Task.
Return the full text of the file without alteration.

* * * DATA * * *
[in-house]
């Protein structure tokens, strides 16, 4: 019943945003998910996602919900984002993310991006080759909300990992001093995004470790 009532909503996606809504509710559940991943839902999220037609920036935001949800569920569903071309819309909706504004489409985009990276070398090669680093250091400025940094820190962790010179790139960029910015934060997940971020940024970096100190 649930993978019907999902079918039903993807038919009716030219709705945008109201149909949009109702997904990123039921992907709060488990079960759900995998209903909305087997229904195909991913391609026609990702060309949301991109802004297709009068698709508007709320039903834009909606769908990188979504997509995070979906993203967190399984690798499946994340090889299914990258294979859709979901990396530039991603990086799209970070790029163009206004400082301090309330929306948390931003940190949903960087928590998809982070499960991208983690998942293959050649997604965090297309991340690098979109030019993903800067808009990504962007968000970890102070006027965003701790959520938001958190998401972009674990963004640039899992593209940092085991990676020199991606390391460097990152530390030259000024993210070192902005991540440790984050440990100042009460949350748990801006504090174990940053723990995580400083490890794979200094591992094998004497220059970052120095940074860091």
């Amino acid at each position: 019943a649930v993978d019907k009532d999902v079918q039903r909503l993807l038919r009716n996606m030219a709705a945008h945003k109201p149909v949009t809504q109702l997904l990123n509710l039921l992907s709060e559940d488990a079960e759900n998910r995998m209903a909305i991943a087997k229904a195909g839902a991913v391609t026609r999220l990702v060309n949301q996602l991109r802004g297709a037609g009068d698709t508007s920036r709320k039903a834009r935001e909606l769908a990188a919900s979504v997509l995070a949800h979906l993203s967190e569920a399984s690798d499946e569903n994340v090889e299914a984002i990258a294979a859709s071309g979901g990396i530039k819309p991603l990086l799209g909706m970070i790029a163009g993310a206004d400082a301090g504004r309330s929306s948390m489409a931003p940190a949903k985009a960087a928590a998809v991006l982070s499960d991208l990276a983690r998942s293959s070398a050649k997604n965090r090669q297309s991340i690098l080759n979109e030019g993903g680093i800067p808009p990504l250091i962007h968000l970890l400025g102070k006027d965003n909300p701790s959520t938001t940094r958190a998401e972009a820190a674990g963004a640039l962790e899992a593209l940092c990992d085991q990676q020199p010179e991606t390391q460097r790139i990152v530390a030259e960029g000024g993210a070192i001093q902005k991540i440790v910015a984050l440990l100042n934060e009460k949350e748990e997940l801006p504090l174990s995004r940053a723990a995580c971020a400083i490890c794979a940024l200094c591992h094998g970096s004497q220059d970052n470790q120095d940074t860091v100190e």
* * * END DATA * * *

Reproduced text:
[in-house]
């Protein structure tokens, strides 16, 4: 019943945003998910996602919900984002993310991006080759909300990992001093995004470790 009532909503996606809504509710559940991943839902999220037609920036935001949800569920569903071309819309909706504004489409985009990276070398090669680093250091400025940094820190962790010179790139960029910015934060997940971020940024970096100190 649930993978019907999902079918039903993807038919009716030219709705945008109201149909949009109702997904990123039921992907709060488990079960759900995998209903909305087997229904195909991913391609026609990702060309949301991109802004297709009068698709508007709320039903834009909606769908990188979504997509995070979906993203967190399984690798499946994340090889299914990258294979859709979901990396530039991603990086799209970070790029163009206004400082301090309330929306948390931003940190949903960087928590998809982070499960991208983690998942293959050649997604965090297309991340690098979109030019993903800067808009990504962007968000970890102070006027965003701790959520938001958190998401972009674990963004640039899992593209940092085991990676020199991606390391460097990152530390030259000024993210070192902005991540440790984050440990100042009460949350748990801006504090174990940053723990995580400083490890794979200094591992094998004497220059970052120095940074860091």
């Amino acid at each position: 019943a649930v993978d019907k009532d999902v079918q039903r909503l993807l038919r009716n996606m030219a709705a945008h945003k109201p149909v949009t809504q109702l997904l990123n509710l039921l992907s709060e559940d488990a079960e759900n998910r995998m209903a909305i991943a087997k229904a195909g839902a991913v391609t026609r999220l990702v060309n949301q996602l991109r802004g297709a037609g009068d698709t508007s920036r709320k039903a834009r935001e909606l769908a990188a919900s979504v997509l995070a949800h979906l993203s967190e569920a399984s690798d499946e569903n994340v090889e299914a984002i990258a294979a859709s071309g979901g990396i530039k819309p991603l990086l799209g909706m970070i790029a163009g993310a206004d400082a301090g504004r309330s929306s948390m489409a931003p940190a949903k985009a960087a928590a998809v991006l982070s499960d991208l990276a983690r998942s293959s070398a050649k997604n965090r090669q297309s991340i690098l080759n979109e030019g993903g680093i800067p808009p990504l250091i962007h968000l970890l400025g102070k006027d965003n909300p701790s959520t938001t940094r958190a998401e972009a820190a674990g963004a640039l962790e899992a593209l940092c990992d085991q990676q020199p010179e991606t390391q460097r790139i990152v530390a030259e960029g000024g993210a070192i001093q902005k991540i440790v910015a984050l440990l100042n934060e009460k949350e748990e997940l801006p504090l174990s995004r940053a723990a995580c971020a400083i490890c794979a940024l200094c591992h094998g970096s004497q220059d970052n470790q120095d940074t860091v100190e």